MED1 (T1457A) Forward 5′ – GCC ATA GTA AGT CAC CAG CAT ATG CCC CCC AGA ATC TG-3′
MED1 (T1457A) Reverse 5′ – CAG ATT CTG GGG GGC ATA TGC TGG TGA CTT ACT ATG GC-3′
MED1 (T1457D) Forward 5′ – GCC ATA GTA AGT CAC CAG CAT ATG ACC CCC AGA ATC TG-3′
MED1 (T1457D) Reverse 5′ – CAG ATT CTG GGG GTC ATA TGC TGG TGA CTT ACT ATG GC-3′
ChIP and ChIP-seq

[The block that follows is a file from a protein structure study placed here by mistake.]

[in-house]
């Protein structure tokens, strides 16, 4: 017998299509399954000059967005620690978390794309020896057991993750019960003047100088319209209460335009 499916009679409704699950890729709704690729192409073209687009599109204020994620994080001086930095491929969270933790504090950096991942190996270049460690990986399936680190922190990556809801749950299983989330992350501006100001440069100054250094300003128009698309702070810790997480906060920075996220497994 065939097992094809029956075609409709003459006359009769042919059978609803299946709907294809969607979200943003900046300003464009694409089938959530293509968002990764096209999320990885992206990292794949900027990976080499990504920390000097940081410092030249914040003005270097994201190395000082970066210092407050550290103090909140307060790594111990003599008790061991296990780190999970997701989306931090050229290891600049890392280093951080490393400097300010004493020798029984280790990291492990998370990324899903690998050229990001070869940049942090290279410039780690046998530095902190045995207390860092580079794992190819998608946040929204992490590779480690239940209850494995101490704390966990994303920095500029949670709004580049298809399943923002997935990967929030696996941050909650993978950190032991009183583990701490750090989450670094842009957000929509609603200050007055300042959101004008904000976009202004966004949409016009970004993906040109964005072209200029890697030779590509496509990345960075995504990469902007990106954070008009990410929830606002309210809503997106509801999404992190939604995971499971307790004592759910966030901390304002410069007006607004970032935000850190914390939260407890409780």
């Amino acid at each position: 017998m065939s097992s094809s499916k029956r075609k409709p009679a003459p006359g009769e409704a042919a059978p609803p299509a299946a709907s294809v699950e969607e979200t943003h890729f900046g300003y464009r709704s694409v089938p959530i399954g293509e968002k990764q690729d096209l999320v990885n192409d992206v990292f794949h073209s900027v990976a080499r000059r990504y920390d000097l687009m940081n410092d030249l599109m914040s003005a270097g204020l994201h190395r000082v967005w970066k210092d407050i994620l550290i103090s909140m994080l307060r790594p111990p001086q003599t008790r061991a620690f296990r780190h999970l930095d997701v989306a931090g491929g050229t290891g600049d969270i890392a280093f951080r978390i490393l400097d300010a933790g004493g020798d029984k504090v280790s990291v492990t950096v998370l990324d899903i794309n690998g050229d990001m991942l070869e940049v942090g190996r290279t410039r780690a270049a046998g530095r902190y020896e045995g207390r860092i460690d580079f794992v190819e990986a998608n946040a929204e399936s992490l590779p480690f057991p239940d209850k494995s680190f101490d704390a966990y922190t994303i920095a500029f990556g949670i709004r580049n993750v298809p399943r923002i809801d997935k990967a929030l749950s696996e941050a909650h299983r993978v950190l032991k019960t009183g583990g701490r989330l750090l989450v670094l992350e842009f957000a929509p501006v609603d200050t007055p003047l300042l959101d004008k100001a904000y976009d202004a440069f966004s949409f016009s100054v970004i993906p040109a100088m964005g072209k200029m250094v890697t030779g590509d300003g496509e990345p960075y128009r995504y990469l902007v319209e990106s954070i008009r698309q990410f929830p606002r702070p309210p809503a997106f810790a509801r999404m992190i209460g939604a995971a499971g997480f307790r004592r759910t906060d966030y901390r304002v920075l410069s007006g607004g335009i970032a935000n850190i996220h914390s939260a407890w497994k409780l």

For ChIP-seq experiments, LNCaP and VCaP cells were grown in charcoal-stripped serum–containing media for 72 hours, followed by stimulation with 10 nmol/L DHT in the presence or absence of 100 nmol/L THZ1 (6-hour treatment) or 10 μmol/L enzalutamide (12-hour treatment). ChIP was performed using the iDeal ChIP-seq Kit for Transcription Factors (Diagenode, C01010170) according to the manufacturer's protocol. In brief, the cells were cross-linked with 1% formaldehyde in culture medium for 10 minutes at room temperature. Cross-linking was terminated by the addition of 1/10 volume 1.25 mol/L glycine for 5 minutes at room temperature followed by cell lysis and sonication (Bioruptor, Diagenode), resulting in an average chromatin fragment size of 200 bp. Chromatin equivalent to 5 × 106 cells was isolated and incubated with 10 μg antibody overnight at 4°C [MED1, H3-acetyl K27, AR, and IgG (Diagenode)]. ChIP-seq libraries (Supplementary Table S2) were prepared from the ChIP-enriched DNA samples using the TruSeq ChIP Library Preparation Kit (Illumina, IP-202-1012, IP-202-1024) and protocol. In brief, ChIP-enriched DNA (1–10 ng) was converted to blunt-ended fragments. A single A-base was added to fragment ends followed by ligation of Illumina adaptors. The adaptor-modified DNA fragments were enriched by PCR using the Illumina Barcode primers and Phusion DNA polymerase. PCR products were size-selected using 3% NuSieve agarose gels (Lonza) followed by gel extraction using QIAEX II reagents (Qiagen). Libraries were quantified with the 2100 Bioanalyzer (Agilent) and sequenced on the Illumina NextSeq 500 Sequencer (75 nucleotide read length).